Portugal looms large in the third issue of the Joao Roque Literary Journal. Not only did Portugal shape the literary, cultural and political discourse of nineteen century Goa but it also impacted the lives of those who left Goa.
Whether one emigrated to Bombay and assimilated with the culturally aligned East Indians and Mangaloreans, or travelled further to East Africa, and lived lives estranged from the Indian community precisely because they were Portuguese subjects, Portugal was ever-present. And after Liberation, Portugal continues in subtle ways to impact the Goan – creating a sense of ‘otherness’ from India. All this is reflected in both the fiction and non-fiction that is featured in this issue.
The two contemporary fiction stories were selected by the editors because of the writers' ability to make Goa a central character and understand the importance of topicality in their short story writing. Rohan Govenkar’s narrator in Pink Fliers can not hide his disillusionment with a barely-functioning Goan polity, and uses to good effect childhood disappointment as allegory. Prashila Naik’s Beach Shack has a complex nineteen-year-old anti-hero, Joel, struggling with his sexual urges, juvenile delinquency and a sense of powerlessness when confronted by the vulgarity of nouveau-riche Indians. Original stories featured have the chance of winning Rs 10,000 and the possibility of print publication.
JRLJ Issue no. 3 Mar/Apr 2017
Pink Fliers by Rohan Govenkar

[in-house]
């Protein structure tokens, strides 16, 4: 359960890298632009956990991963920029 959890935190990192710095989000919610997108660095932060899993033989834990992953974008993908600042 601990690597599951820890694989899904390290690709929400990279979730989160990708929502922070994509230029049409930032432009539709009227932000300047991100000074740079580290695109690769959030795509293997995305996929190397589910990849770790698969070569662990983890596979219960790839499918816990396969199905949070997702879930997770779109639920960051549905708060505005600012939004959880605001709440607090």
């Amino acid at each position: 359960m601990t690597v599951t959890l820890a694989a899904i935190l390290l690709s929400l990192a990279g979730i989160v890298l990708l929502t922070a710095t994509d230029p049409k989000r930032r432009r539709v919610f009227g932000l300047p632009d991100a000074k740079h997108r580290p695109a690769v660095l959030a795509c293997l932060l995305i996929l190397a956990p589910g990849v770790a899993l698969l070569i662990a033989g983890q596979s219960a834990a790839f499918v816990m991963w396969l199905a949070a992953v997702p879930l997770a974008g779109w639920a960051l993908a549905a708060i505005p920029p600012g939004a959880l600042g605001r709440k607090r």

A disappointed child and a disillusioned adult.
Beach Shack by Prashila Naik
The anti-hero Joel coming to terms with India.
The Head Clerk translated from the Portuguese by Paul Melo
A parsimonious head clerk gets his comeuppance.
Desire by Frederika Menezes
New Flowers, Old Wrangles by R. Benedito Ferrao
Reinterpreting the play No Flowers, No Wreaths for a new age
The Goan Portuguese Novel by Cielo F. Festino
The novel as genre influenced by Goans writing in Portuguese.
The Fallacy of Vassanji’s Goans by Clifford J. Pereira
Inherent biases in the portrayal of Kenyan Goans by Vassanji.
A Village Dies: Goans, Mangaloreans & East Indians by S. Carvalho
Interwoven lives as depicted in the novel A Village Dies by Ivan Arthur.
A Passage to Kenya: Imperial Exploitations by S. Carvalho
Exploring imperial exploitations and the life of J. M. Nazareth in A Passage to Kenya by Lawrence Nazareth.
The views expressed by contributors do not necessarily reflect those of the Joao Roque Literary Journal. They are here in the spirit of free speech to evoke discussion.
© Joao Roque Literary Journal.